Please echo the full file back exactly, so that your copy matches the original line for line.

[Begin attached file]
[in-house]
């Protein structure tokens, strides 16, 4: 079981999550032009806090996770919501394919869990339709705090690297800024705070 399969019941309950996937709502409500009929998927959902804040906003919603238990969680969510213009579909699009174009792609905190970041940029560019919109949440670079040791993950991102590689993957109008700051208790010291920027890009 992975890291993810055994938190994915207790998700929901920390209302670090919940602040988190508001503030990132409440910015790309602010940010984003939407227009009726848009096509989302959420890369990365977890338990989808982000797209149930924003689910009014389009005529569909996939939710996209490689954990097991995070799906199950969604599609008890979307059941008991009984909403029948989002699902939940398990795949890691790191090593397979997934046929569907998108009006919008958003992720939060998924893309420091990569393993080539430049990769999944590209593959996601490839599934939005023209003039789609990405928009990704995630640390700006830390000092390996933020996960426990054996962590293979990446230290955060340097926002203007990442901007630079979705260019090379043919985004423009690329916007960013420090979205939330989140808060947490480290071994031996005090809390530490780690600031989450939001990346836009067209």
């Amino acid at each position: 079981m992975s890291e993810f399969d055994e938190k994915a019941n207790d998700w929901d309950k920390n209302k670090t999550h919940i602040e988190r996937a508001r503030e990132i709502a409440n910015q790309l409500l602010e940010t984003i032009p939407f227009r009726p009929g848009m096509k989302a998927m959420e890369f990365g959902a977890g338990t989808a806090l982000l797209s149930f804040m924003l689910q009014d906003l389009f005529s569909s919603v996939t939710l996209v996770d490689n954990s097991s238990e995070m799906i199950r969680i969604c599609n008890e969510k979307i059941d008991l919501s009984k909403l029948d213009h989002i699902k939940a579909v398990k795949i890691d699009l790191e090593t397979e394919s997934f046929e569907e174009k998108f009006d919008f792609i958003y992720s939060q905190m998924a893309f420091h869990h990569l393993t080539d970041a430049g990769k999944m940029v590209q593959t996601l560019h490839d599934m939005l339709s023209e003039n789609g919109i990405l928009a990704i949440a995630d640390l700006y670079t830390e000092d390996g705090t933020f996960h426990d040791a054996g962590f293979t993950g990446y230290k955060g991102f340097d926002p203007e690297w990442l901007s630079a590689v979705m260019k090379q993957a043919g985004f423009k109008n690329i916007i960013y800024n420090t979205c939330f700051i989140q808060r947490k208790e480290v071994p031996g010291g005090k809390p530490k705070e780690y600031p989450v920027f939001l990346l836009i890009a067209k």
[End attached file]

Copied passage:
[in-house]
């Protein structure tokens, strides 16, 4: 079981999550032009806090996770919501394919869990339709705090690297800024705070 399969019941309950996937709502409500009929998927959902804040906003919603238990969680969510213009579909699009174009792609905190970041940029560019919109949440670079040791993950991102590689993957109008700051208790010291920027890009 992975890291993810055994938190994915207790998700929901920390209302670090919940602040988190508001503030990132409440910015790309602010940010984003939407227009009726848009096509989302959420890369990365977890338990989808982000797209149930924003689910009014389009005529569909996939939710996209490689954990097991995070799906199950969604599609008890979307059941008991009984909403029948989002699902939940398990795949890691790191090593397979997934046929569907998108009006919008958003992720939060998924893309420091990569393993080539430049990769999944590209593959996601490839599934939005023209003039789609990405928009990704995630640390700006830390000092390996933020996960426990054996962590293979990446230290955060340097926002203007990442901007630079979705260019090379043919985004423009690329916007960013420090979205939330989140808060947490480290071994031996005090809390530490780690600031989450939001990346836009067209």
């Amino acid at each position: 079981m992975s890291e993810f399969d055994e938190k994915a019941n207790d998700w929901d309950k920390n209302k670090t999550h919940i602040e988190r996937a508001r503030e990132i709502a409440n910015q790309l409500l602010e940010t984003i032009p939407f227009r009726p009929g848009m096509k989302a998927m959420e890369f990365g959902a977890g338990t989808a806090l982000l797209s149930f804040m924003l689910q009014d906003l389009f005529s569909s919603v996939t939710l996209v996770d490689n954990s097991s238990e995070m799906i199950r969680i969604c599609n008890e969510k979307i059941d008991l919501s009984k909403l029948d213009h989002i699902k939940a579909v398990k795949i890691d699009l790191e090593t397979e394919s997934f046929e569907e174009k998108f009006d919008f792609i958003y992720s939060q905190m998924a893309f420091h869990h990569l393993t080539d970041a430049g990769k999944m940029v590209q593959t996601l560019h490839d599934m939005l339709s023209e003039n789609g919109i990405l928009a990704i949440a995630d640390l700006y670079t830390e000092d390996g705090t933020f996960h426990d040791a054996g962590f293979t993950g990446y230290k955060g991102f340097d926002p203007e690297w990442l901007s630079a590689v979705m260019k090379q993957a043919g985004f423009k109008n690329i916007i960013y800024n420090t979205c939330f700051i989140q808060r947490k208790e480290v071994p031996g010291g005090k809390p530490k705070e780690y600031p989450v920027f939001l990346l836009i890009a067209k």